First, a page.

e was published in the October number of The Atlantic Monthly of the year following, and thus concludes:-- Behold the rebel States in arms against that paternal government to which, as the supreme condition of their constitutional existence, they owe duty and love; and behold all legitimate powers, executive, legislative, and judicial, in these States abandoned and vacated. It only remains that Congress should enter, and assume the proper jurisdiction. If we are not ready to exclaim with Burke, speaking of revolutionary France, It is but an empty space on the political map! we may at least adopt the response hurled back by Mirabeau, that this empty space is a volcano red with flames, and overflowing with lava-floods. But, whether we deal with it as empty space or as volcano, the jurisdiction, civil and military, centres in Congress, to be employed for the happiness, welfare, and renown of the American people, changing slavery into freedom, and present chaos into a cosmos of perp
n this terrible moment, there is no other way to that sincere and solid peace without which there will be endless war. Even on economic grounds, it were better that this war should proceed, rather than recognize any partition, which, beginning with humiliation, must involve the perpetuation of armaments, and break out again in blood. But there is something worse than waste of money: it is waste of character. Give me any peace but a liberticide peace. In other days the immense eloquence of Burke was stirred against a regicide peace. But a peace founded on the killing of a king is not so bad as a peace founded on the killing of liberty; nor can the saddest scenes of such a peace be so sad as the daily life which is legalized by slavery. A queen on the scaffold is not so pitiful a sight as a woman on the auctionblock. Therefore I say again, forward! forward! . . . Thus far we have been known chiefly through that vital force which slavery could only degrade, but not subdue. Now at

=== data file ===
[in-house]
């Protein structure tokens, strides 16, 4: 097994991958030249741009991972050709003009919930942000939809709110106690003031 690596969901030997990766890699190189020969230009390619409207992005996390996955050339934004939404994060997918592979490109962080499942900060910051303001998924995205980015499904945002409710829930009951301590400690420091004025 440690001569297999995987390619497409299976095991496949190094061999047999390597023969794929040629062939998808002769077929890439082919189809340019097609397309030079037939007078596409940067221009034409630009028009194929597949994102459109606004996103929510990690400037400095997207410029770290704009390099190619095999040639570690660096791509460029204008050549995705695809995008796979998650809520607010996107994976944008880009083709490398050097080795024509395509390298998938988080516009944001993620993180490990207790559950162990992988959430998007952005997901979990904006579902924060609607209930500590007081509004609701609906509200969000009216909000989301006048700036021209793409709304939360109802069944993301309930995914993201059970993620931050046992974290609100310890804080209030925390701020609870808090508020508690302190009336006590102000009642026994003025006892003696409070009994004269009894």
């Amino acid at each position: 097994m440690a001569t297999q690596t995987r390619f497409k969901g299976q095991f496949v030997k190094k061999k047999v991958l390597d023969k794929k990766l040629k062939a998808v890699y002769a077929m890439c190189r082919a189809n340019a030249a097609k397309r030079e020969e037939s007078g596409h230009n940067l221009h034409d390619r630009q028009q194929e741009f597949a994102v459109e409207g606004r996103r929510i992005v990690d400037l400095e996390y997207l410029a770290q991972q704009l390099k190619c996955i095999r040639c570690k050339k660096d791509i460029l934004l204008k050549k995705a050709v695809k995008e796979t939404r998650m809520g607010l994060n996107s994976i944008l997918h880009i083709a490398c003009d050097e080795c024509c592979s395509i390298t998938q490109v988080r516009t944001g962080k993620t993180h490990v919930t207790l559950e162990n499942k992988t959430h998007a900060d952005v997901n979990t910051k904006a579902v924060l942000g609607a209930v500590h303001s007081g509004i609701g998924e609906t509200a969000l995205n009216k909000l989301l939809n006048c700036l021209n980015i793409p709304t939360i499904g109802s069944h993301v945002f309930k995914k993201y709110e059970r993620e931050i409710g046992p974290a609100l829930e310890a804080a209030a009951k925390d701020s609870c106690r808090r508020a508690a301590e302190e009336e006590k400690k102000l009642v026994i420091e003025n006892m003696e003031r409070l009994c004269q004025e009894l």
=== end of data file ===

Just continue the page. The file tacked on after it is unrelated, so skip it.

atness . . . O Eternal King, O Father, Son, and Spirit! give him peace. In person Mr. Sumner was tall, dignified, and commanding. His countenance generally wore a serious aspect; and his deportment was that of a well-bred and courteous gentleman. The whitened locks and furrowed cheek bespoke in later years the care and suffering to which his iron frame had been subjected. His friends are pleased to fancy that in respect to face and form, as well as character, he somewhat resembled Edmund Burke. Had he been more sensible to the charms of this visible creation, to the harmonies of nature, and to the tones of music; had he more fondly cherished the affections of domestic life,--his heart would have known more consolation, his character would have been more completely rounded out. But, as the ancients often said, It is not meet that every good should be conferred on one alone. He held in most profound respect the principles of Christianity, and based thereon his strongest argumen